Millennials are in peak nesting mode. We want the outdoor space to be lacking in many apartments, or to evoke the room that a starter house doesn’t offer. Not just a minor problem.
(Hints roughly at everything.)
According to the National Association of Realtors, the median current home sale price of American homes in August was $389,500. This is an increase of 7.7% from August 2021. According to Freddie Mac, the average interest rate for a 30-year fixed-rate mortgage is above 6% as of September 15 this year. Compare this to the average rate of 2.86% just a year ago — that’s an increase of 110%.
When an open house feels like a cage match it can be difficult to compete. That’s enough to force anyone into renting for a while. “We are seeing that people who were thinking about buying a home are no longer interested,” says Natalie Slag, a certified financial planner and founding partner of Rochester, Minnesota-based Fuse Financial Planning. “People are unwilling to make big financial moves when there seems to be uncertainty.”
Although you may feel stuck right now, you don’t have to be there forever. Here’s what to do in the meantime.
Re-evaluate your current situation
By slowing down your house hunt, you’ve given yourself the gift of extra time. You can reevaluate what is realistic for you. In the next year or two, your life could change a lot, which means your list of must-haves for your home may need some editing.
When Jason Fletcher was looking to buy his first home in Orange County, California in 2019, he was single. At the time, he didn’t find The One in terms of real estate, but it didn’t take long to meet his now-wife. They are currently expecting their second child and are still hoping to swap their rental for their home, which is quite different from what Fletcher discovered three years ago.
However, their search is waning. “I would say right now, at least in our region, we haven’t seen a whole lot of increase in inventory,” he says. “It indicates to me that people are comfortable with their interest rates and they are not selling.”
Amanda Asti moved to San Francisco with her husband seven years ago. He considered buying a house after living in the city for two years, but withdrew after finding nothing in his price range at the time. Now, they have advanced in their career and are ready to start the search again. “Even with that, we’ve become very disappointed,” she says.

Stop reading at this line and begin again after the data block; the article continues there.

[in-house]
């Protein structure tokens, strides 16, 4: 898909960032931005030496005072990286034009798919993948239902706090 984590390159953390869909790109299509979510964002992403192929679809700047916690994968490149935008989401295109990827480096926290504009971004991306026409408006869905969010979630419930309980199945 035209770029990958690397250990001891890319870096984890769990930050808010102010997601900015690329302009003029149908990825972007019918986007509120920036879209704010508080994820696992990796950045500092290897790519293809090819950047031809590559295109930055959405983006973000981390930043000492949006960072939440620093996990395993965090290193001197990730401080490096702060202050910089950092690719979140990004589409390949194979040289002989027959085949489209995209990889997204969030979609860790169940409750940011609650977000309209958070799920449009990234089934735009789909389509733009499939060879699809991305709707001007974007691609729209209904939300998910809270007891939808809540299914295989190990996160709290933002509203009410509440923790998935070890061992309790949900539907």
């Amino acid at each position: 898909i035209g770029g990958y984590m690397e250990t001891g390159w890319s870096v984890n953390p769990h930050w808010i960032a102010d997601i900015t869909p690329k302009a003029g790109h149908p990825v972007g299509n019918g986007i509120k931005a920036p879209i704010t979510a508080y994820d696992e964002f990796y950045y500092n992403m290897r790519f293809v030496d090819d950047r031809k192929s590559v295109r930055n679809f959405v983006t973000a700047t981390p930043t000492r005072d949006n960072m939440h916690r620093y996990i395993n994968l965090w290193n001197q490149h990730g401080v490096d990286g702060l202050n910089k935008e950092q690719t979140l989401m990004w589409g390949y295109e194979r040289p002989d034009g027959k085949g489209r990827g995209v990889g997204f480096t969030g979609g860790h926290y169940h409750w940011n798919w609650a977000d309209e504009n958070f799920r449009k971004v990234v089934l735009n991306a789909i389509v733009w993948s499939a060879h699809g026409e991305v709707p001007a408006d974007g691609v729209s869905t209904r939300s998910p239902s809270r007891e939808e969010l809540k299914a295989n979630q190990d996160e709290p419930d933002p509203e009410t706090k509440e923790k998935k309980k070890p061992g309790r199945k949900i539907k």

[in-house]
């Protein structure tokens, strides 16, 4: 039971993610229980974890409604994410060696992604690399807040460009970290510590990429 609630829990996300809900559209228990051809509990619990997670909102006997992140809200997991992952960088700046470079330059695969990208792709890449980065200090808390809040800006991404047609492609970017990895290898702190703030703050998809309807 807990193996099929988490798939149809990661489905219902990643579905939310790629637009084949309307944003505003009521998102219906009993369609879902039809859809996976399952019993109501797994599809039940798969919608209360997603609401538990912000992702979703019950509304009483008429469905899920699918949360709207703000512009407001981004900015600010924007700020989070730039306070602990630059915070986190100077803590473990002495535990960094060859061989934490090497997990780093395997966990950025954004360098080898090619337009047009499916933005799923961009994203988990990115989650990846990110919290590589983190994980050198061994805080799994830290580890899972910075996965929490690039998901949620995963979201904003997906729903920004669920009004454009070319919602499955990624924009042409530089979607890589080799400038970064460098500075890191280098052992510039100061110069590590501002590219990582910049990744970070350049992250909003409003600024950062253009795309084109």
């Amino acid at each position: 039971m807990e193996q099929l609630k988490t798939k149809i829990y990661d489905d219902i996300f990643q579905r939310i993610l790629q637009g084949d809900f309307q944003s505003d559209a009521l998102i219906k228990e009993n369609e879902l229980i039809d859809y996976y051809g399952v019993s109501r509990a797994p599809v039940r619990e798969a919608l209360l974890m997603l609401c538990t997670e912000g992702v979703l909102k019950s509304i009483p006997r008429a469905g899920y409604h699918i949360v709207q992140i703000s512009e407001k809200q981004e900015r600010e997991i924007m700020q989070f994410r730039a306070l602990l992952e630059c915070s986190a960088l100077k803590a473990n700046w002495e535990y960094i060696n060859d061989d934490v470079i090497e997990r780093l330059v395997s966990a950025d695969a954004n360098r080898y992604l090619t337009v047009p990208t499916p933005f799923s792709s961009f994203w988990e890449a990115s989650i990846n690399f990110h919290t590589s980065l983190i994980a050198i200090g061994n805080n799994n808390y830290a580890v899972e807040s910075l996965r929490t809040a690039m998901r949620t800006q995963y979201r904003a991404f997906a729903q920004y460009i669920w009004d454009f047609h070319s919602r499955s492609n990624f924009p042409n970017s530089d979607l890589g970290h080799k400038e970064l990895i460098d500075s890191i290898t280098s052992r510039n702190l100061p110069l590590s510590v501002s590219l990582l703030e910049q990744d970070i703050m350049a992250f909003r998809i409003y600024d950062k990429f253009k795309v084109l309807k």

They are ready to move away from the city – and even to leave the state in search of more space for the money. “We have a huge exodus of friends to Portland. A whole bunch of friends have gone to Denver,” she says. “It is more and more likely that another city will be our best option.”
Be an even more attractive buyer
If your budget and mortgage pre-approval were up this time around, bolster your finances over the next few months so you’re in a stronger position later.
One place to start is with discretionary spending. If you can make less, and possibly increase your income with a promotion, job or freelance work, you can add to your savings and be prepared to make a big down payment. You may also be able to increase your overall budget for a house. Fletcher and his wife cut back on buying new clothes and are keeping their paid-up cars longer to avoid car loans. “At this point, we’re trying to make more money and get promotions,” he says.
Paying off existing loans can also help, as it will lower your debt-to-income ratio.
A high credit score can help you qualify for better mortgage terms, in hopes that you can get as low an interest rate as possible. If you already have excellent credit, keep it there by paying your bills on time every month. Late payments can damage your credit, and you’ve already worked hard to get where you are. If your credit score is low, paying on time can still help you, as well as limiting other loans or credit cards you apply for in the months before applying for a mortgage.
Adjust your interest rate expectations
Sometimes your life plans don’t suit economic circumstances, so you may not be able to wait indefinitely for interest rates to go down (assuming they will, which is never guaranteed). In that case, you’ll have to make higher monthly payments, and if interest rates go down in the future, you can refinance. You may need to make concessions to accommodate more expensive loans, such as reducing your overall budget or expanding your search to a larger area.
Phil Lawson, a real estate agent in Richmond, Virginia, notes that even now, interest rates are historically low. When he bought his first house 20 years ago, he paid 7.6%.
“It’s a stupid cliche, and I’ve said it for years,” he says. “Marry the house but date the rate.”
This article was written by NerdWallet and originally published by The Associated Press.